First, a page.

"With no superior officer telling you how to spend your time, you become incredibly self-motivated. That awareness of personal responsibility serves you well in the tech industry."David Sison, Adzerk Senior Software Engineer
The tech industry attracts a wide range of engineering talent, from those with years of advanced training to those who turned a programming hobby into a new career.
For two of us (David Sison and I) at Adzerk, the background that led us to ad tech engineering was military experience. We’re both Senior Software Engineers, as well as Army veterans. David completed Arabic language training at DLI in Monterey, California before being discharged on disability. I served with the 478th Civil Affairs Battalion, was deployed to locations across the U.S. and Chile, and did a tour of Iraq.
We wanted to share our thoughts on how our military training supports and informs our daily engineering work. We’re admittedly biased, but we’ll explain why we think veterans make great engineers.
The diversity of the armed forces offers great basic training for today’s workplaces. For example, before we joined the Army (and eventually Adzerk), we had very different experiences. I was already a programmer, whereas David was a Blockbuster store manager who built his computer and did some minor OS administration in his spare time.
Once you’re in uniform, and on the job, though, it doesn’t matter where you come from or what’s on your resume. Most tasks require teamwork, clear communication, and a commitment to common goals. Working with and trusting your fellow soldiers prepares you to do the same with your future colleagues.
That team mentality is also valuable when resources are scarce and must be pooled together — including human resources when a teammate is out and quick responses are needed.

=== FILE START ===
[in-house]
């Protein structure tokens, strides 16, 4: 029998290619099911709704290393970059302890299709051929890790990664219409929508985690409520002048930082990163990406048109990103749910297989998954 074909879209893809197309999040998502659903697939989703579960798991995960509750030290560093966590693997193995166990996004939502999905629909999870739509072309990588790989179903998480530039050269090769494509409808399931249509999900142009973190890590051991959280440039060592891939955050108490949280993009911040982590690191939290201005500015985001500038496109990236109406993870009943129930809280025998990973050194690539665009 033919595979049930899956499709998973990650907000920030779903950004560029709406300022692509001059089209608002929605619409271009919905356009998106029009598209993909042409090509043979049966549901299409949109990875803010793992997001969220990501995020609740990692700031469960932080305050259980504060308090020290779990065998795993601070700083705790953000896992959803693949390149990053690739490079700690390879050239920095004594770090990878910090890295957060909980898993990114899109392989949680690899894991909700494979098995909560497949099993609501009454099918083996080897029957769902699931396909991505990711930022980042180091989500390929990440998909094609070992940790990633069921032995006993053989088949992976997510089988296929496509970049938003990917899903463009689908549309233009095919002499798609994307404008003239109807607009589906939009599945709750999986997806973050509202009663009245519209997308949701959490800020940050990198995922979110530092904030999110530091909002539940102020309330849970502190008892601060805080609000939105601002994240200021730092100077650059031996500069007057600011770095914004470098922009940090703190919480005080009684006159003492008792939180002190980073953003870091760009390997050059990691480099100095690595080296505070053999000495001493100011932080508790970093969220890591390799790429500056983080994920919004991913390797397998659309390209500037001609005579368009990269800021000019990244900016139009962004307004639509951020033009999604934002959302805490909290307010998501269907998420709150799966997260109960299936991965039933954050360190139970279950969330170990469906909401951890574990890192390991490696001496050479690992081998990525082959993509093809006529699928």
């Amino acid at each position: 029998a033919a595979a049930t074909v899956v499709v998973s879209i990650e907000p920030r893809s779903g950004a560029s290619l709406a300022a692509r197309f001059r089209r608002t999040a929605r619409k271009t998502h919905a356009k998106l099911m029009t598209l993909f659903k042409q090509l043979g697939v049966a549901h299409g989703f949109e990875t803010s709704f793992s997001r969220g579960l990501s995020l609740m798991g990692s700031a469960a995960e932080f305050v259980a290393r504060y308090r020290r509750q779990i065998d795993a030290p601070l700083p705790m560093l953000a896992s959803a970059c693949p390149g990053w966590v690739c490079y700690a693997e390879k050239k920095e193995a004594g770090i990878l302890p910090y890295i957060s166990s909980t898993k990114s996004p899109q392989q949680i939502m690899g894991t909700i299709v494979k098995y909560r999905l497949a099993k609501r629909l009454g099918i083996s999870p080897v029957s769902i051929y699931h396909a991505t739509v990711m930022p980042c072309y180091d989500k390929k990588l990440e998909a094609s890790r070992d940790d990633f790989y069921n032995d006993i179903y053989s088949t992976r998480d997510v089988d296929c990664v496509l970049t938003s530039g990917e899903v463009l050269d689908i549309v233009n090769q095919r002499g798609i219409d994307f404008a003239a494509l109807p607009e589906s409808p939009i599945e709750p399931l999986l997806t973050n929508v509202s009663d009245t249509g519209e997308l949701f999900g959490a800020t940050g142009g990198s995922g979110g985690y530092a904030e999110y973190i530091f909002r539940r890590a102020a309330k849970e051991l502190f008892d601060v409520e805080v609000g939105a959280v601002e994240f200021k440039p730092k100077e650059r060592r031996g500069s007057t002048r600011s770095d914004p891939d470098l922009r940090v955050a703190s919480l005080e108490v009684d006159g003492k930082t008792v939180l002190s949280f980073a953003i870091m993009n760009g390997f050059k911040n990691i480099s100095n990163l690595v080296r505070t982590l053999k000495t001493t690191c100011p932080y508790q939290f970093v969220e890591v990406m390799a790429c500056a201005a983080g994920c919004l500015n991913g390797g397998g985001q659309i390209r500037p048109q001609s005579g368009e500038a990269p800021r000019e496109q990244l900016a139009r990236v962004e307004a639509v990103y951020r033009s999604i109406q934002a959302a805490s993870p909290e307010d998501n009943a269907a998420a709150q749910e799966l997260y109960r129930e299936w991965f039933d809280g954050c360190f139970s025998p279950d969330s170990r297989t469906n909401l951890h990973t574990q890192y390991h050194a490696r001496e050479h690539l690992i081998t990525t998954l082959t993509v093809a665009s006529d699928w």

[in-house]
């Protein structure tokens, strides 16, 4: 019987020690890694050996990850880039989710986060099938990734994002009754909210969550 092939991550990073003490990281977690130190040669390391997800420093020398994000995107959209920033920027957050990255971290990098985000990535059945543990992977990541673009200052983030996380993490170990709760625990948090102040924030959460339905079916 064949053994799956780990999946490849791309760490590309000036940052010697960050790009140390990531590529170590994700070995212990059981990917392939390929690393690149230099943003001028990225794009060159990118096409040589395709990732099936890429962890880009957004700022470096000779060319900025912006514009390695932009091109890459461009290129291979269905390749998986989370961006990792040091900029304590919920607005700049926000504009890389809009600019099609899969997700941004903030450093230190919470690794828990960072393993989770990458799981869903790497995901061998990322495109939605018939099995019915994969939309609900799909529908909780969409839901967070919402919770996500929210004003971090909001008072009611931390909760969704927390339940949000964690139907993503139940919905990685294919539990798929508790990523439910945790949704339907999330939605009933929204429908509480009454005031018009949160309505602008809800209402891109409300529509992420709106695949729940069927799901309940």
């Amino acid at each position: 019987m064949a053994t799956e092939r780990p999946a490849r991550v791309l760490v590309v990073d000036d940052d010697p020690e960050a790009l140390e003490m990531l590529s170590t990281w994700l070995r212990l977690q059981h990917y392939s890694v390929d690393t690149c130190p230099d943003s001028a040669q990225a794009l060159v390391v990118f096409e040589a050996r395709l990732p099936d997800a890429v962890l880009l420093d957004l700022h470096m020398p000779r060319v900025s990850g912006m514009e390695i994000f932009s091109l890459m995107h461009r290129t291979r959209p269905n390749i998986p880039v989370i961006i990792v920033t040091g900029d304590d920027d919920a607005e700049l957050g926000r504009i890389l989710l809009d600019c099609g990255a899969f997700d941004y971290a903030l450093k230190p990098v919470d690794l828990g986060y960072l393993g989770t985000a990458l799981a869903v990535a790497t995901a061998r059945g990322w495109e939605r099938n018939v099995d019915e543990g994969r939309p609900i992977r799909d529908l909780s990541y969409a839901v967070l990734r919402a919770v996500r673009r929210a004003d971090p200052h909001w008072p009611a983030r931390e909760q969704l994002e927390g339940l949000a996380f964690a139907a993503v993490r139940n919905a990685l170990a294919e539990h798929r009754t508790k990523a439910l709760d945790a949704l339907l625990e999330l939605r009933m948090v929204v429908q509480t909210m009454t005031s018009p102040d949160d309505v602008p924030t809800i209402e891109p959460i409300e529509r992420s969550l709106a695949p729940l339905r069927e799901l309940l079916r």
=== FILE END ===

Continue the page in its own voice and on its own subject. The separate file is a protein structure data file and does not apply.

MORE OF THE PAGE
Unique life skills
While we no longer follow the Army’s strict daily regimens, David continues to pack (and save on baggage fees) using the Ranger Roll method that’s become popular with civilian travelers as well.
We also continue to ask open-ended questions when seeking information, such as, “How do you pack your clothes?” rather than the presumptive, “Do you pack your clothes Ranger Roll-style?”
These open-ended questions prove more helpful — and result in more insightful responses — when we’re troubleshooting issues with our teammates and clients.
Discipline and motivation
The military instills and rewards self-discipline:
- Showing up early and prepared
- Communicating clearly and unambiguously
- Taking ownership and avoiding excuses
- Taking care of others before yourself
- Identifying where work needs to be done and doing it responsibly
These traits have given us an advantage over job candidates who are motivated to do the engineering work but lack self-discipline.
Once you leave the military, you’re now at the top of the chain of command for your daily life. You’re forced to make all of your own decisions (and meals) and deal with the consequences.
Life in the armed forces also teaches you how to stretch incomes and resources, which can make vets particularly adaptable to changing market conditions and limited budgets.
Additionally, military operations (particularly combat operations) require a great deal of initiative and improvisation, which gives veterans more confidence in their own abilities — a needed trait for a programmer.
The Army trained us to approach situations by gathering all the necessary information and leaving as few unknowns as possible — which certainly helps to solve engineering problems.
For instance, my existing computer skills contributed to my success in the Army. Every unit and workplace needs a discreet, sleeper IT guy to get them out of a pinch.
Thinking about your post-military prospects?
Whether you’re considering an engineering career — or a tech company considering engineering candidates — we hope we’ve made a case for veterans.